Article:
Celebrating a wonderful life

Published 5:15 pm Monday, November 7, 2005

By By Tray Smith
Over the course of the past two weeks, our country has mourned the loss of Rosa Parks. Citizens have turned out in large numbers to take advantage of the opportunity to pay their respects to Mrs. Parks. She has been honored at her funeral services in Detroit and Montgomery, and her body was placed in the U.S. Capitol Rotunda.
Together, we have come together to honor the life of one of our nation's greatest heroes. It would be an enormous waste of time, however, for me to focus on what Mrs. Parks did to end racial injustice. By igniting the flame that became what is now known as the Civil Rights movement, Mrs. Parks no doubt helped our nation to end a sad chapter in its history. Her courageous stand for equal rights and equal opportunity will always be a great part of her legacy.
We are all already aware, though, of the great change that she brought to our country through her actions. Now, instead, we must focus on principles upon which her actions were based. By standing up for what she knew to be morally right, Mrs. Parks not only helped begin the Civil Rights movement, but she showed us all what we can do as individuals to help our nation. She displayed to us what we can do to lead.
The truth is, Washington has proven itself time and time again incapable of meeting the needs of its citizens. For years, our government tolerated slavery. For years more, it tolerated racism, discrimination, and segregation. While the irresponsibility and incompetence of several of our politicians is certainly a contributing factor to these deplorable policies, citizens of the United States must realize that people in a democracy have rights and with those rights are responsibilities. Those responsibilities are not just voting and serving jury duty (though those are very important responsibilities in any democratic society.) But those responsibilities extend to challenging authority; standing up for what is morally right, and defending whole heartedly our personal beliefs.
While not everyone can start a movement as historical as the Civil Rights movement, everyone can work hard to strengthen the foundation of our democracy. Everyone can work hard to expand and protect our great freedoms.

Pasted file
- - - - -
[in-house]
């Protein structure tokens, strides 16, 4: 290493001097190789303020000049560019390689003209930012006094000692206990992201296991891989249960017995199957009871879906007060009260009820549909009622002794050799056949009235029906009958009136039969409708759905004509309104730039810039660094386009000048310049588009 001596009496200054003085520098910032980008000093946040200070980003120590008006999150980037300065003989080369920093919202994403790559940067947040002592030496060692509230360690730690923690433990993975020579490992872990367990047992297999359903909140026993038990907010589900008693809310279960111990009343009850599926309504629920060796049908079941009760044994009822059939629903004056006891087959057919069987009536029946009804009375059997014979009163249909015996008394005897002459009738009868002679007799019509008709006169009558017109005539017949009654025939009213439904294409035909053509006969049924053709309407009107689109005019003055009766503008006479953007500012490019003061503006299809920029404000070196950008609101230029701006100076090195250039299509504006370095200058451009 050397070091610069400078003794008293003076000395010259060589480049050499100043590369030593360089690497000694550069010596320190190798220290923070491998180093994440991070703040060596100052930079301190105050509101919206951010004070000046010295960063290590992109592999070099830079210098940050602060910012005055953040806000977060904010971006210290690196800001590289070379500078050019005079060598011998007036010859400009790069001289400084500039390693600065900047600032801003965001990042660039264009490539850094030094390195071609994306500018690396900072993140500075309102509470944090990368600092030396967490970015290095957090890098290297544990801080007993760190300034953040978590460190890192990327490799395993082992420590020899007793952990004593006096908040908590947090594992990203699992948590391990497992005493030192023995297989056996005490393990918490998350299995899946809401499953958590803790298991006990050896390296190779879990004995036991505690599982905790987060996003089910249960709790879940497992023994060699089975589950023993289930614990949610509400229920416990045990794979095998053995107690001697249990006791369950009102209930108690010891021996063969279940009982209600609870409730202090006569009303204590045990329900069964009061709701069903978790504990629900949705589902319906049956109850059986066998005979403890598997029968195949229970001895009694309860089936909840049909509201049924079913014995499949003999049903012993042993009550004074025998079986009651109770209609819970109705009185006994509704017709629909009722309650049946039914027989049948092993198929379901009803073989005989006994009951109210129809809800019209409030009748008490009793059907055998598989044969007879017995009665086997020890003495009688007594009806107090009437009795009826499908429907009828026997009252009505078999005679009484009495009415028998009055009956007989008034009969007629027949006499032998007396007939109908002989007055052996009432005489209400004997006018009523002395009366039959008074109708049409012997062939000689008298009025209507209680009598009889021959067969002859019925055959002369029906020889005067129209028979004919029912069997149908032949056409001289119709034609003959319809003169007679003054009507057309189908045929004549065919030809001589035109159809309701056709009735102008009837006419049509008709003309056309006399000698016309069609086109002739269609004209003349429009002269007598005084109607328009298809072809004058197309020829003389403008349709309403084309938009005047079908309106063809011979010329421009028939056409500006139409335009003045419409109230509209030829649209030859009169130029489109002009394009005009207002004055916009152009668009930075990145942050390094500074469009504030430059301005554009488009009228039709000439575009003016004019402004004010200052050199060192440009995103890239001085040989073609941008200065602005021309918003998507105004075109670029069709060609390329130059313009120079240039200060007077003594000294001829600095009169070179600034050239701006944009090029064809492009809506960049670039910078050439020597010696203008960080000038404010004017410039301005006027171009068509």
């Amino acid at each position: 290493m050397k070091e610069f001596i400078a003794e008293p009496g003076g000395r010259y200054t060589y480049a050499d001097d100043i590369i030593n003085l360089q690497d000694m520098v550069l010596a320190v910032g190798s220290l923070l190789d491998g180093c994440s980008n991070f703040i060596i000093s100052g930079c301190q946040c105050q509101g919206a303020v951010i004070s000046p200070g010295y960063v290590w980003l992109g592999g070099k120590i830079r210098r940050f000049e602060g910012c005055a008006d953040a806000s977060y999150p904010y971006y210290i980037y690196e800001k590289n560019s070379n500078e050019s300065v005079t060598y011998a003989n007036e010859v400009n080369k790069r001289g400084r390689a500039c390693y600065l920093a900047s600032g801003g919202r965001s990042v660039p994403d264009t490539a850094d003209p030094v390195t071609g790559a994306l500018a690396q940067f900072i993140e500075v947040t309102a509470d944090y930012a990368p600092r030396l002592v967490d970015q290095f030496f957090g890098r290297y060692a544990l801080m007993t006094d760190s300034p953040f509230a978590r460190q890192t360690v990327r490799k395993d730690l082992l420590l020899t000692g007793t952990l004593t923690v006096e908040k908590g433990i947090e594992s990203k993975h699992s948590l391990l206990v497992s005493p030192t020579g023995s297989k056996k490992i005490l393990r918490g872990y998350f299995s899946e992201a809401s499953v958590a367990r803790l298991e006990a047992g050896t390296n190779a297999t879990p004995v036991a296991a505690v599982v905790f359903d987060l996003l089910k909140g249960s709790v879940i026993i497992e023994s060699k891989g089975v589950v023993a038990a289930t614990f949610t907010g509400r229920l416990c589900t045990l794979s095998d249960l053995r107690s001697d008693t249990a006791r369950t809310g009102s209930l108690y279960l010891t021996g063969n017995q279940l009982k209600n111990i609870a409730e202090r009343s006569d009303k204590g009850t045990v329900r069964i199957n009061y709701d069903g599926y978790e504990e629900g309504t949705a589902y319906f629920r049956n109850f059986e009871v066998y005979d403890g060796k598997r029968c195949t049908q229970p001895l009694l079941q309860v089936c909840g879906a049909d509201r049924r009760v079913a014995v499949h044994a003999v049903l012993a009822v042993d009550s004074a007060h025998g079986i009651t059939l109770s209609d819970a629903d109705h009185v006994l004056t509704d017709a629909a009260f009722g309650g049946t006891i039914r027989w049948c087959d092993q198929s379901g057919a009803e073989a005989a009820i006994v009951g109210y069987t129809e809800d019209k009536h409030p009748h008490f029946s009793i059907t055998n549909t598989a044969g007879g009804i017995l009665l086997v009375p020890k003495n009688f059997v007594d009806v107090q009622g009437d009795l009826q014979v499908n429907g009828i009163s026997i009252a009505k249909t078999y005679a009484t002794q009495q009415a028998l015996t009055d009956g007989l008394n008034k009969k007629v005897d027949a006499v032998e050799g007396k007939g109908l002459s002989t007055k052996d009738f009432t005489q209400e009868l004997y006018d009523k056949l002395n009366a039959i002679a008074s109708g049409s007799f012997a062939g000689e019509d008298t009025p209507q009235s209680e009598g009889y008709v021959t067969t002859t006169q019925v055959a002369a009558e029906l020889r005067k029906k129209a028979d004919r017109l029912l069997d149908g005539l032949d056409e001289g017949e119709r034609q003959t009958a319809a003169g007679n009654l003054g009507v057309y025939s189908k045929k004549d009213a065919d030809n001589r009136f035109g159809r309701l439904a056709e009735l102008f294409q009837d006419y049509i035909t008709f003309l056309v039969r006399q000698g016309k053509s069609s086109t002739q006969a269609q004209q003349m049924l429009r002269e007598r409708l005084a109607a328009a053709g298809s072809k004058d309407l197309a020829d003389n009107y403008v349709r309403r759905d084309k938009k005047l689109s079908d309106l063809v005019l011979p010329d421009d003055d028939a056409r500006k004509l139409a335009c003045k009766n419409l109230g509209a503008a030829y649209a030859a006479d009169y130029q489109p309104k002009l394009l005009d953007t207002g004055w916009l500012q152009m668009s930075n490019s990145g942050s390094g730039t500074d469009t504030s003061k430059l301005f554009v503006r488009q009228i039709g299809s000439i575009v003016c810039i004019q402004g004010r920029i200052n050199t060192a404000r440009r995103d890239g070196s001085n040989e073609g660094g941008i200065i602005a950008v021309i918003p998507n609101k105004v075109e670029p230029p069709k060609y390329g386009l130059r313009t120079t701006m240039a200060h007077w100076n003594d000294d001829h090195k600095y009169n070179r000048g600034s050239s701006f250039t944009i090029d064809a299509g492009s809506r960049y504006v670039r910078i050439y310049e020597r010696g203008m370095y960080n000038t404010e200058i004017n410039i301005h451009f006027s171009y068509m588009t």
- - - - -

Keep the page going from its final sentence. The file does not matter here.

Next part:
Everyone can fight for an important cause, lead that cause forward, and help get the entire nation to rally around that cause. Everyone can participate in our democratic society. Through becoming active leaders in our communities, in our schools, and in our nation, we can hold our government accountable and we can uphold the freedoms that are the strength of America.
People like George Washington, Thomas Jefferson, and Benjamin Franklin led the fight for independence from outside the British government that ruled over our colonies. Susan B. Anthony fought for the rights of women, though she was not involved in the government. Rosa Parks and Martin Luther King Jr. led the struggle for Civil Rights, though they were individuals, not government officials. The contribution of these people to our society proves that we would not be where we are today if we listened to our political leaders all of the time. We would not be where we are today if individuals did not speak out and stand up for our God-given freedoms. And with all of the controversy surrounding the issues of today, we must realize that our problems will never be solved and our issues will never be addressed unless we, as individuals, speak out now.
President Truman had a sign on his desk that read, "The Buck Stops Here." While that phrase of responsibility has added great credibility to his administration and to his legacy in general, the truth is that in America the buck stops with the people. That is the bottom line.
In my first column in August, I wrote about soaring gas prices. They had just reached $2.45 a gallon for the first time in my memory. Since then, they have skyrocketed even higher to the $3 range, and finally they have come back down to $2.18 per gallon at last check. At this time last year, that would seem like an outrageous fee. Instead, now I hear people cheering at the price decrease. What a shame!
President Bush still needs to form a real energy policy that will solve this crisis, and I am hoping he will present that policy in his State of the Union in January so that we can have energy relief before next summer.
Tray Smith is a political columnist for the Atmore Advance. He is a freshman at Escambia Academy. He can be reached for comment at tsmith_90@hotmail.com. His column appears weekly.

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